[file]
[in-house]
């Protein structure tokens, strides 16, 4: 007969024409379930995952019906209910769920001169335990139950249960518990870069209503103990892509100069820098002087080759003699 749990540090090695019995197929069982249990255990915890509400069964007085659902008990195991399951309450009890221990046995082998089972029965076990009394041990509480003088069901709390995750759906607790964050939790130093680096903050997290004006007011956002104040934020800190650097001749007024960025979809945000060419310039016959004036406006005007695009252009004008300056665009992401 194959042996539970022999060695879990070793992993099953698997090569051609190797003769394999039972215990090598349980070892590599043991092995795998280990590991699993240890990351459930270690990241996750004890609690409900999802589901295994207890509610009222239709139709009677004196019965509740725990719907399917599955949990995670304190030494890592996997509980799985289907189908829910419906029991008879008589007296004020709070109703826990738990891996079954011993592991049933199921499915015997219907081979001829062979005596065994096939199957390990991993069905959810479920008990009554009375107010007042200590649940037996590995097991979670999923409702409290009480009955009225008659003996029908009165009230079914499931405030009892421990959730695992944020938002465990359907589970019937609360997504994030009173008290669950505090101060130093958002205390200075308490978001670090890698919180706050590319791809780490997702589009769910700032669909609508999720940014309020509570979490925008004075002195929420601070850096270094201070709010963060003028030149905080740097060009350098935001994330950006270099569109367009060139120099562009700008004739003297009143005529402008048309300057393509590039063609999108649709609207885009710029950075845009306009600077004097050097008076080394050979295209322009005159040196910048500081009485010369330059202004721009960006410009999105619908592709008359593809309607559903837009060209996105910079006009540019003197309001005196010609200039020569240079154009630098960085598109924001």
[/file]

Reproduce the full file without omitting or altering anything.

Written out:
[in-house]
């Protein structure tokens, strides 16, 4: 007969024409379930995952019906209910769920001169335990139950249960518990870069209503103990892509100069820098002087080759003699 749990540090090695019995197929069982249990255990915890509400069964007085659902008990195991399951309450009890221990046995082998089972029965076990009394041990509480003088069901709390995750759906607790964050939790130093680096903050997290004006007011956002104040934020800190650097001749007024960025979809945000060419310039016959004036406006005007695009252009004008300056665009992401 194959042996539970022999060695879990070793992993099953698997090569051609190797003769394999039972215990090598349980070892590599043991092995795998280990590991699993240890990351459930270690990241996750004890609690409900999802589901295994207890509610009222239709139709009677004196019965509740725990719907399917599955949990995670304190030494890592996997509980799985289907189908829910419906029991008879008589007296004020709070109703826990738990891996079954011993592991049933199921499915015997219907081979001829062979005596065994096939199957390990991993069905959810479920008990009554009375107010007042200590649940037996590995097991979670999923409702409290009480009955009225008659003996029908009165009230079914499931405030009892421990959730695992944020938002465990359907589970019937609360997504994030009173008290669950505090101060130093958002205390200075308490978001670090890698919180706050590319791809780490997702589009769910700032669909609508999720940014309020509570979490925008004075002195929420601070850096270094201070709010963060003028030149905080740097060009350098935001994330950006270099569109367009060139120099562009700008004739003297009143005529402008048309300057393509590039063609999108649709609207885009710029950075845009306009600077004097050097008076080394050979295209322009005159040196910048500081009485010369330059202004721009960006410009999105619908592709008359593809309607559903837009060209996105910079006009540019003197309001005196010609200039020569240079154009630098960085598109924001």